We’ve all been somewhere that clearly doesn’t have a windbreak, standing around taking the full brunt of whatever the weather has decided to do on any given day. Sometimes that’s a light spring breeze, and other times you’re getting walloped in the face by a full-on windstorm.
This is why many people will plant rows of trees around the edges of their property. It’ll provide a bit of privacy and it’ll reduce wind and other elements.
There are a couple of different routes you can take when it comes to planning your perfect windbreak rows. The most obvious choice is to fill your border with conifer trees and evergreen trees. Since they won’t lose their foliage in the winter, they make a great reprieve from cold winter winds.
It may seem counter-intuitive to plant deciduous trees in your windbreak, given that they have no leaves in the winter when they come into the most use. However, using deciduous trees in your windbreak provides you with shade in the summer and creates a more diverse planting.
Having increased diversity helps prevent the total devastation of your windbreak should one species be impacted by disease or other natural causes, along with providing habitat for wildlife.
At maturity, Ohio buckeye trees (Aesculus glabra) typically reach 40 to 50 feet tall and spread approximately 30 to 40 feet. As one of the first trees to leaf out in the spring, this tree will give your windbreak a push into greening up for the year.
Along with bright green leaves, yellow flowers attract pollinators and hummingbirds. They’ll flutter from flower to flower and continue on to your garden, where you can watch them while lounging on the patio!
Come fall, the foliage turns bright orange, and hard seeds develop. Thinking of putting together some family pictures? A tree line including a couple of these would make a fantastic background!.
Best planted in zones 4 - 7, Ohio buckeye is sure to provide some eye-catching color to your windbreak with very little additional maintenance required!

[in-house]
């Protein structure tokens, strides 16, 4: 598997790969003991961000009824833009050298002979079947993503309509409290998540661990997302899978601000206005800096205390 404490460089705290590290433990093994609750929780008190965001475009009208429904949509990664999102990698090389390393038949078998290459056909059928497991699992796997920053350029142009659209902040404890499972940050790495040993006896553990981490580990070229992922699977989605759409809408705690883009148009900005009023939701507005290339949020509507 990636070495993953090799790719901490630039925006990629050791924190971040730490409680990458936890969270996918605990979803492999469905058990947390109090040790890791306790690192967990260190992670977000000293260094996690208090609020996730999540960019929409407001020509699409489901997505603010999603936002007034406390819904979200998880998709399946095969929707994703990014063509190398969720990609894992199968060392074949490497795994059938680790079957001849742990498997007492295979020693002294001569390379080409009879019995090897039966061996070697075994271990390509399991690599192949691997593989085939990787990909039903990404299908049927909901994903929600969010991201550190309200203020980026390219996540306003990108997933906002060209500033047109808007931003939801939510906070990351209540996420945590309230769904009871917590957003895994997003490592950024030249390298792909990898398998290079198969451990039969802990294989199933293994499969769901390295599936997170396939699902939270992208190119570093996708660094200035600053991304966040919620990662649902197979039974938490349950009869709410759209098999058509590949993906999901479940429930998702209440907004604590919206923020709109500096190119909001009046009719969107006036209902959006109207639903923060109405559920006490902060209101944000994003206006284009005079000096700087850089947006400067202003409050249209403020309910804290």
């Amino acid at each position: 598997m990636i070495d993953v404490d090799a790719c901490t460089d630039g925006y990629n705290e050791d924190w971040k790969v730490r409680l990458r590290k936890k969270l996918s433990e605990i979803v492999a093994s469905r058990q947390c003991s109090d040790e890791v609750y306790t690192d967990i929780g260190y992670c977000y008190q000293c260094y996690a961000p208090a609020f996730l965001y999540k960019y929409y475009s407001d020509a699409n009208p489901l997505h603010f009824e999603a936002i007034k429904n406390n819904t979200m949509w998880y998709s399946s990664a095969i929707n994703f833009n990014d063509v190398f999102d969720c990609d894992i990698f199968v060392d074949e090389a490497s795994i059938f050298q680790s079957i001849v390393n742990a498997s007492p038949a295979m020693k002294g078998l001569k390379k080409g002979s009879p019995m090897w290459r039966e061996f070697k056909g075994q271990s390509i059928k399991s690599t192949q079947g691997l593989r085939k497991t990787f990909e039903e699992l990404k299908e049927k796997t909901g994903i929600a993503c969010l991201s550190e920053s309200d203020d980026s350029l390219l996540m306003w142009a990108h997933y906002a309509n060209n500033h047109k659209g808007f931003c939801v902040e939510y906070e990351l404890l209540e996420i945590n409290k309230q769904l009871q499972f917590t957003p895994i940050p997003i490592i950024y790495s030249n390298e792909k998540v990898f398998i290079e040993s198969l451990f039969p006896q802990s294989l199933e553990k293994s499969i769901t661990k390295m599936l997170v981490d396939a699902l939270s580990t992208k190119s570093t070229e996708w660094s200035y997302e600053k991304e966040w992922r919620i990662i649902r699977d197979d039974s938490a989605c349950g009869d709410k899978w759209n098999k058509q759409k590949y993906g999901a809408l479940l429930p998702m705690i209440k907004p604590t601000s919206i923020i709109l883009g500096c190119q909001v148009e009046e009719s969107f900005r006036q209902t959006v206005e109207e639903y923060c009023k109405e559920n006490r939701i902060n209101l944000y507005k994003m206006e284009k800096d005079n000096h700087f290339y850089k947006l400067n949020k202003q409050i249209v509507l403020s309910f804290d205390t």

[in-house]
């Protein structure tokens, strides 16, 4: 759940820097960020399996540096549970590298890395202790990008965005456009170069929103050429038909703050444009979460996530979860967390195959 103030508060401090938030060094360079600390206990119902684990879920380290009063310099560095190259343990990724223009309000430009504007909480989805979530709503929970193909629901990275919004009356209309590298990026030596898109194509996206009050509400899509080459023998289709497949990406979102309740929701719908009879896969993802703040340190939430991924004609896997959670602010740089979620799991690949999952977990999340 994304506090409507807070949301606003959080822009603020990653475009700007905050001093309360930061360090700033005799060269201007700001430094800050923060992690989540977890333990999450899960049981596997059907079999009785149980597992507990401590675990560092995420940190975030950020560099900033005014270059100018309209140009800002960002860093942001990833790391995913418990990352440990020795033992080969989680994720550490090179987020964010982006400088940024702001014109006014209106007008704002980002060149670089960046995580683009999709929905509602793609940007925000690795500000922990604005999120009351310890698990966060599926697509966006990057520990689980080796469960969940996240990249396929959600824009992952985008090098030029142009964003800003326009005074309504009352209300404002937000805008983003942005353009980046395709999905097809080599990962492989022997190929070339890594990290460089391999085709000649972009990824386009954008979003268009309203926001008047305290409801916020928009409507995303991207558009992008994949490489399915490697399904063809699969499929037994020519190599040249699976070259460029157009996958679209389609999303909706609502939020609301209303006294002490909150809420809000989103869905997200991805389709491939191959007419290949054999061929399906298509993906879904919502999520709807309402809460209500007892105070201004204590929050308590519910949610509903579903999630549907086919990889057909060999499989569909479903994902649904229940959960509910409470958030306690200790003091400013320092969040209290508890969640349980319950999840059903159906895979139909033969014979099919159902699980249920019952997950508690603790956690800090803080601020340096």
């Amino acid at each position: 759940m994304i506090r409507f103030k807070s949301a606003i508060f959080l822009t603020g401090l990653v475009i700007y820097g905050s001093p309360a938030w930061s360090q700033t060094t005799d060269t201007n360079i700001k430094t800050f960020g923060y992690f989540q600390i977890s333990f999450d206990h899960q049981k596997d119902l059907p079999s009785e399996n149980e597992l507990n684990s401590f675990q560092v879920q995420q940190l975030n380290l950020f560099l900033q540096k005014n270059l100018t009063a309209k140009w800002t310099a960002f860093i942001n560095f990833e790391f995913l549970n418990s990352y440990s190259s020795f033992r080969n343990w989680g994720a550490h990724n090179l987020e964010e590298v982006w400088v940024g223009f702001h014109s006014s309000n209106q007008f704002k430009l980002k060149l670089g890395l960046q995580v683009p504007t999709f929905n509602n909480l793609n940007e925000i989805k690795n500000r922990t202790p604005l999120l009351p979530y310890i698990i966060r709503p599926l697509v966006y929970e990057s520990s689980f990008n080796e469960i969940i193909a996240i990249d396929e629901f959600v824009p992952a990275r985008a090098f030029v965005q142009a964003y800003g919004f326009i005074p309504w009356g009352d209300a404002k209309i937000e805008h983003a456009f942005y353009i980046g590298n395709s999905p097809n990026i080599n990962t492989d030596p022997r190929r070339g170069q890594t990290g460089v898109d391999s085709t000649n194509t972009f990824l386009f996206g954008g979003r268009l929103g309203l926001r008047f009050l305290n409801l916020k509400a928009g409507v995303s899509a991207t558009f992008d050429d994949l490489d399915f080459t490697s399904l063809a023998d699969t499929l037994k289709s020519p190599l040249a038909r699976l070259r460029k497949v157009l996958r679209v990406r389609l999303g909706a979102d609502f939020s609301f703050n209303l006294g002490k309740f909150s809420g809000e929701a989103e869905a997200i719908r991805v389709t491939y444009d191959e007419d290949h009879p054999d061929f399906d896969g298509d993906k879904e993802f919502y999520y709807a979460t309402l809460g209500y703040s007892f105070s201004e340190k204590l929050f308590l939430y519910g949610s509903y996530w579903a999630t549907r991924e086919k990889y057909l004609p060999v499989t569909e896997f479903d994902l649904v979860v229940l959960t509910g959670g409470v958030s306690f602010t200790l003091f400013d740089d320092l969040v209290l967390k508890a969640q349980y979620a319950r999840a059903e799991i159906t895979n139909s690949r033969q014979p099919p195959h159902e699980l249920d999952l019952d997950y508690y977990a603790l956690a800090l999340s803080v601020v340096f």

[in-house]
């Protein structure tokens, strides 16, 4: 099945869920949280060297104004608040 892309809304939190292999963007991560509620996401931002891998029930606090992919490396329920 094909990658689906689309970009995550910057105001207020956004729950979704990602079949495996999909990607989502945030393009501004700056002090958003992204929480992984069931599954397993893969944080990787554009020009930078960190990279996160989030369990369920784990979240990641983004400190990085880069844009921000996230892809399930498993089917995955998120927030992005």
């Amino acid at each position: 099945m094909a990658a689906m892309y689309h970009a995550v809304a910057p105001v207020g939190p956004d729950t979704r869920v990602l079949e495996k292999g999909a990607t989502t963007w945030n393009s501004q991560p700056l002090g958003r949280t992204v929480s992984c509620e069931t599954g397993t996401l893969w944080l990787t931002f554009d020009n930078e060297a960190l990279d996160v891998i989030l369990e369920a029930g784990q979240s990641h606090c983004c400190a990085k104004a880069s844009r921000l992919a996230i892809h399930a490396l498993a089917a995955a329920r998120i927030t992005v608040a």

Kentucky Coffeetrees (Gymnocladus dioica) are unique and exciting species to have in your tree rows and we’re not just talking about its fun name. It’ll weather strong wind and take on late spring storms like they’re nothing.
The dark, furrowed bark will provide depth and interest to your windbreak in every season, and the persisting brown seedpods create an interesting silhouette against the winter sky. In the spring the leaves emerge, reaching up to three feet in length and small white flowers contrast beautifully.
In the fall, this native’s leaves will turn a light yellow shade before dropping all at once. A once over with the rake is all it’ll take to clean up after it in the fall.
With the potential to reach 60 to 70 feet tall in ideal conditions, Kentucky coffeetree thrives in zones 3 - 8. Place it somewhere you can enjoy the shade it gives in the summer!
An extremely adaptable tree, Greenspire Lindens (Tilia cordata 'Greenspire') will thrive in your windbreak. It’s hardy and highly adaptable to urban environments so you can use it on the street facing borders of your landscape.
Bright yellow flowers in early summer fill the air with a pleasant scent, and the green leaves turn a similar shade of yellow in the fall. The dense foliage will provide shade in the summer, and the branches will help slow the wind in the winter.
Best planted in zones 4-7, and reaching 50 feet tall at maturity, Greenspire Linden will adapt to whatever conditions your windbreak has.
When you think of a North American windbreak staple, fir trees, along with white pines, Norway Spruces, and often Colorado Blue Spruces, come to mind first. How could they not with their countless benefits?
Douglas Fir (Pseudotsuga menziesii) sports soft green needles and an overall upright, pyramidal shape that adds a regal element to your tree rows. Deer seem to leave this tree alone for the most part, meaning one less thing for you to worry about!
Try decorating this tree with lights and ornaments in the winter to create the perfect winter wonderland to match the holiday cheer.
Hardy from zones 4-6, adding a Douglas Fir to your windbreak is a no-brainer!
Green Giant Arborvitae (Thuja standishii x plicata 'Green Giant') has become a homeowner favorite for its fast-growing nature along with its prim and proper growing habit. Many will use this as a living privacy screen but it’ll also make a delightful windbreak!
Its foliage consists of green feathery sprays that start at the base and extend upward along the entire tree.
Space them 5 - 6 feet apart trunk to trunk when planting by themselves. However, including them in your diverse windbreaker planting adds texture and can fill in potential gaps quite nicely.
Preferring moist, well-drained soils, this tree thrives best in zones 5-8. Grab a few of these before we run out for the season!
Evergreens might be the staple, but deciduous trees provide another source of diversity for your windbreak, increasing its effectiveness in the summer and providing necessary habitat for local wildlife. Each of these trees will thrive in your windbreak, so be sure to consider them when designing.